On August 16, 1983, petitioners purchased 20 units 3 of containers for $200,000. 4 The terms of the purchase required a downpayment of $9,900, and GD&L purportedly arranged the financing for the remaining $190,100, for which petitioner signed promissory notes. As part of the agreement, petitioners agreed to appoint GD&L as their non-exclusive agent for the purposes of leasing the containers. GD&L agreed to act as the leasing agent for petitioners for 35 months and to use its best efforts to lease the containers. Pursuant to this agreement, GD&L was to receive an annual lease management fee of $1 plus 15 percent of the revenues generated by leasing petitioners' containers. Petitioner does not recall making any payments on the promissory notes nor for any management fees.

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3 According to the Container Purchase and Lease Agreement, each unit represented one 40-foot container "valued at" $4,000 and three 20-foot containers "valued at" $2,000.

4 Most of the documentation contained in the stipulation of facts reflects only the purchase of 10 units, while the 1983 tax return reflects a total cost of $200,000. Moreover, the amount of the investment tax credit (ITC) claimed therein, carried back to 1980 and 1981, and at issue herein, is based upon a $200,000 alleged cost.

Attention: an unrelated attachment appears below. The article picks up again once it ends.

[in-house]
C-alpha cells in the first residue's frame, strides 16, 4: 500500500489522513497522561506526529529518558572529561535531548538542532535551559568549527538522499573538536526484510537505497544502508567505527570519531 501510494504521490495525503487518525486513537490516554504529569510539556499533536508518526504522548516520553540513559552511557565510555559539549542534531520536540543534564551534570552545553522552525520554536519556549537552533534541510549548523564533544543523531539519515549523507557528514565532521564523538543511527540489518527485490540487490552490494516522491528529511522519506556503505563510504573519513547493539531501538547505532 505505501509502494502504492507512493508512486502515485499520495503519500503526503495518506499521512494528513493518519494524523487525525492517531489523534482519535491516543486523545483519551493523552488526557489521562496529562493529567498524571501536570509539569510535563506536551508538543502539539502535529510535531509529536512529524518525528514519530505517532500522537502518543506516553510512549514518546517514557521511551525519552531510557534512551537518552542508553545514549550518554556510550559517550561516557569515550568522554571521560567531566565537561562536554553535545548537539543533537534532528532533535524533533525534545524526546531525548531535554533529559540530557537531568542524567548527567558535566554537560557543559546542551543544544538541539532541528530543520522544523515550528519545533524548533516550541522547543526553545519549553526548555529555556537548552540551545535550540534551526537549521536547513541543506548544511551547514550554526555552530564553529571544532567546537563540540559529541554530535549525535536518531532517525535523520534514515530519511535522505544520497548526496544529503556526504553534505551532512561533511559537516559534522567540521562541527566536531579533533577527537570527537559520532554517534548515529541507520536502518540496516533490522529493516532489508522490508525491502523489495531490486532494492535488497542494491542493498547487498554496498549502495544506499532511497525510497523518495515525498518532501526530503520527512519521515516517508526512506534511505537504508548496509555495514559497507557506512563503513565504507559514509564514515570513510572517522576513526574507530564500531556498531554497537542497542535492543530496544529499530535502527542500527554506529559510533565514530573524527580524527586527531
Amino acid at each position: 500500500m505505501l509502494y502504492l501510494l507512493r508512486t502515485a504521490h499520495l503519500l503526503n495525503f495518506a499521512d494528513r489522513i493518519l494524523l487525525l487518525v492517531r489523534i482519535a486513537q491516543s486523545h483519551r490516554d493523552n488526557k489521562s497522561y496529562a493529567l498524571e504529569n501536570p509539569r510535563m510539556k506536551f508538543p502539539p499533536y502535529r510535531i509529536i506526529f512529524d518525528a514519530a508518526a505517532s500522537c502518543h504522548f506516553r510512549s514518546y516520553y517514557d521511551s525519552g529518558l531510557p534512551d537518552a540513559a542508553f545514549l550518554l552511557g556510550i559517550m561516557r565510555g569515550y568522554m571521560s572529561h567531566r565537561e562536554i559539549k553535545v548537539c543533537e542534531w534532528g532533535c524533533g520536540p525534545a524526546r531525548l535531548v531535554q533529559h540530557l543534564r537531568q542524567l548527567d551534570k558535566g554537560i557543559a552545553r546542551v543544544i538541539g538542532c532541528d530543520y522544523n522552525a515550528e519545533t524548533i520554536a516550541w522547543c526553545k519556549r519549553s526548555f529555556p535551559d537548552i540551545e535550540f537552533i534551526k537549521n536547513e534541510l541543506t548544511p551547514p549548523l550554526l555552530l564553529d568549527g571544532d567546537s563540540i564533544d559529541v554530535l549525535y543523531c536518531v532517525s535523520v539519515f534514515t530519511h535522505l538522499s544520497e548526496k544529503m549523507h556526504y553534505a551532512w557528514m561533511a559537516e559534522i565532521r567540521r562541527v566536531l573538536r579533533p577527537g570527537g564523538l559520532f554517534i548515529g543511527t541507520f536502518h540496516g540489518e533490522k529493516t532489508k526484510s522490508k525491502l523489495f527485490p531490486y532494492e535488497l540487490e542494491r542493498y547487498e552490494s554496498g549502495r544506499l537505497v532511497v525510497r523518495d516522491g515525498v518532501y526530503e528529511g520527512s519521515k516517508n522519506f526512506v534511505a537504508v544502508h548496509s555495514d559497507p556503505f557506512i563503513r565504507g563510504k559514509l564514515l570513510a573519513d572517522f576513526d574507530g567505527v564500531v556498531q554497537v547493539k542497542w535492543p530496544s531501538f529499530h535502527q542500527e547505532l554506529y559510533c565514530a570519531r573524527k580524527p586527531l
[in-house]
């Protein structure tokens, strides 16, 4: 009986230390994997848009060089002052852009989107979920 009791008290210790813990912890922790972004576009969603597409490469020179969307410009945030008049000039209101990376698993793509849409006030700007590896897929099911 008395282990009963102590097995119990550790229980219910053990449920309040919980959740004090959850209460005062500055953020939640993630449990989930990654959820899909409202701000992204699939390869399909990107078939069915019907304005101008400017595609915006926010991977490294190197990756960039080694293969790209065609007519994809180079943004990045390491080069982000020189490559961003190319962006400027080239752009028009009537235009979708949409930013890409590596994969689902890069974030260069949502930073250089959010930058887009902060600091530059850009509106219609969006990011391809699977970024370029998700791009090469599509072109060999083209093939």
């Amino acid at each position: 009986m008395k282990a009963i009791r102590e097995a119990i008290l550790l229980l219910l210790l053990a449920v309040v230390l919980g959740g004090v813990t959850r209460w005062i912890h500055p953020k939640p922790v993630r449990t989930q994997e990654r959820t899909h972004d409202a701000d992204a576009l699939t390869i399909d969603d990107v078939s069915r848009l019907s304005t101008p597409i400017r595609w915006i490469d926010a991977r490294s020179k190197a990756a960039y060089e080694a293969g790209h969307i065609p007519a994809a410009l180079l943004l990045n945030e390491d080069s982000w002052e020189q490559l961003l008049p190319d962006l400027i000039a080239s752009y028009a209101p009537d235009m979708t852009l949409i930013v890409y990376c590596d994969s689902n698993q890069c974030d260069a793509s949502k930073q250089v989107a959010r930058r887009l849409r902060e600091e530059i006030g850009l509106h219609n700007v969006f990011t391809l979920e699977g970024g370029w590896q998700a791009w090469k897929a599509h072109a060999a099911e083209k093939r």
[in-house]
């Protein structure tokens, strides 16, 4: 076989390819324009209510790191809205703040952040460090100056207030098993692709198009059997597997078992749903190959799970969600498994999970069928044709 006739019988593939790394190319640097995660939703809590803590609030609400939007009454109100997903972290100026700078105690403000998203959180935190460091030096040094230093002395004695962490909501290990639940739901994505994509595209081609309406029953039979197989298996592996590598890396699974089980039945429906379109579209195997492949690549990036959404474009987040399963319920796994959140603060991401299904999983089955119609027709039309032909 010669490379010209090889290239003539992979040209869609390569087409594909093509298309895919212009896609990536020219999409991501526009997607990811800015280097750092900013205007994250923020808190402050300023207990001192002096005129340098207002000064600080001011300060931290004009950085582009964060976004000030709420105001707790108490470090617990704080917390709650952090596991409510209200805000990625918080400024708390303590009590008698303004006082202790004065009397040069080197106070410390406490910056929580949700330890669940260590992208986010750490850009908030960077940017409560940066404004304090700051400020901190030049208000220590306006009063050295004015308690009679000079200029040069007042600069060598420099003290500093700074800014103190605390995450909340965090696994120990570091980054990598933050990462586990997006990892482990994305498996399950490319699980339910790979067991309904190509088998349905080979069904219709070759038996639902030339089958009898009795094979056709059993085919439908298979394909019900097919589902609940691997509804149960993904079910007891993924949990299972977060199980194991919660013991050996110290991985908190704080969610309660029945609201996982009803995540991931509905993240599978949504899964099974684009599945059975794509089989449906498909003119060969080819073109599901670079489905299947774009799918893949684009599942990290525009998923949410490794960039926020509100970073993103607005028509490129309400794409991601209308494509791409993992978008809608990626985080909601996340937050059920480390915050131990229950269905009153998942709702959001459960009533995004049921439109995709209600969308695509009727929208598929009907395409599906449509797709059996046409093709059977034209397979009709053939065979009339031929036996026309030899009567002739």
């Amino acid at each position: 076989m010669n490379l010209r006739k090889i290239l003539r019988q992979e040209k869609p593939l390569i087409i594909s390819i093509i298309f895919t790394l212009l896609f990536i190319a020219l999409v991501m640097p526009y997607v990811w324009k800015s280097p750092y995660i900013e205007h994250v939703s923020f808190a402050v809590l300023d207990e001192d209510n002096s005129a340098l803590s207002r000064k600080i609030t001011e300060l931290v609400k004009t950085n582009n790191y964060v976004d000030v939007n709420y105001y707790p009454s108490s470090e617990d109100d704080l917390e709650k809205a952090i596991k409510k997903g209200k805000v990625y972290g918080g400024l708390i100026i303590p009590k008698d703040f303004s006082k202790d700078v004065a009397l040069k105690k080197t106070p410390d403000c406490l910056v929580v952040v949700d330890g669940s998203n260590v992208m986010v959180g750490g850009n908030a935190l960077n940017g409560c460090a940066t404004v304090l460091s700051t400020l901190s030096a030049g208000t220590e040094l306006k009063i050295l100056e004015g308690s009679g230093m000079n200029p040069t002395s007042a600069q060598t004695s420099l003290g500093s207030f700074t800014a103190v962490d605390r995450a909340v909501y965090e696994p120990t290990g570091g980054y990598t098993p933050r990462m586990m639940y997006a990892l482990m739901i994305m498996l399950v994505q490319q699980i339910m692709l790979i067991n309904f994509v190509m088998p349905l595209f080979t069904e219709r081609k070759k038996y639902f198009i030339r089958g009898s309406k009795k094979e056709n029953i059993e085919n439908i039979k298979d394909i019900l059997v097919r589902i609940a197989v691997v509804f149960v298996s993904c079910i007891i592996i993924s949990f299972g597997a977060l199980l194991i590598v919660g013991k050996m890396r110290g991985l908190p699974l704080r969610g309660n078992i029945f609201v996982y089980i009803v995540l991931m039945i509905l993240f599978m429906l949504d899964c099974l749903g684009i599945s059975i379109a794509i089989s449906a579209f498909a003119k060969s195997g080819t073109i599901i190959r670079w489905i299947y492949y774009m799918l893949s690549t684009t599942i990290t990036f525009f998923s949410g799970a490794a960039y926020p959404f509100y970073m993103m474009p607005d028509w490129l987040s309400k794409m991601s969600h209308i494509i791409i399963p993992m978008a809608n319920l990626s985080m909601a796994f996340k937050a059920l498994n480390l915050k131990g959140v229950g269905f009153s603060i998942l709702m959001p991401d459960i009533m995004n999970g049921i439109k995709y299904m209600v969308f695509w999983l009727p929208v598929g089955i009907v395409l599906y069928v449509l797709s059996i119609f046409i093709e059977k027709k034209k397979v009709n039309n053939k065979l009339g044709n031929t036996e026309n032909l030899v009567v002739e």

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Petitioners received income and expense statements related to their container leasing investment. Because petitioners did not understand the documents, they took them to Lukensow for use in the preparation of their tax returns.

On the Schedule E attached to their 1983 Federal income tax return, petitioners reported ordinary losses of $33,758 from Kathmar. On Form 3468 petitioners computed an ITC in the amount of $20,000. Petitioners carried this $20,000 credit back to taxable years 1980 and 1981 for refunds in the amounts of $8,698 and $11,311, respectively.

Based on Lukensow's advice, petitioners filed Form 4868, Application for Automatic Extension of Time, on April 12, 1985, for an automatic extension until August 15, 1985, to file their 1984 Federal income tax return. Petitioners gave Lukensow all their tax papers, and he prepared the Form 4868. On that form, petitioners estimated their 1984 Federal income tax liability to be $5,077, of which $4,551 had been withheld by Mrs. McPike's employer and a life insurance company. Petitioners filed Form 4868 and enclosed a check in the amount of $526. Thereafter, they sent by certified mail their 1984 Federal income tax return to the Internal Revenue Service Center in Fresno, California. The envelope containing petitioners' 1984 tax return was postmarked August 13, 1985. The tax return was stamped "received" by the Internal Revenue Service on August 19, 1985.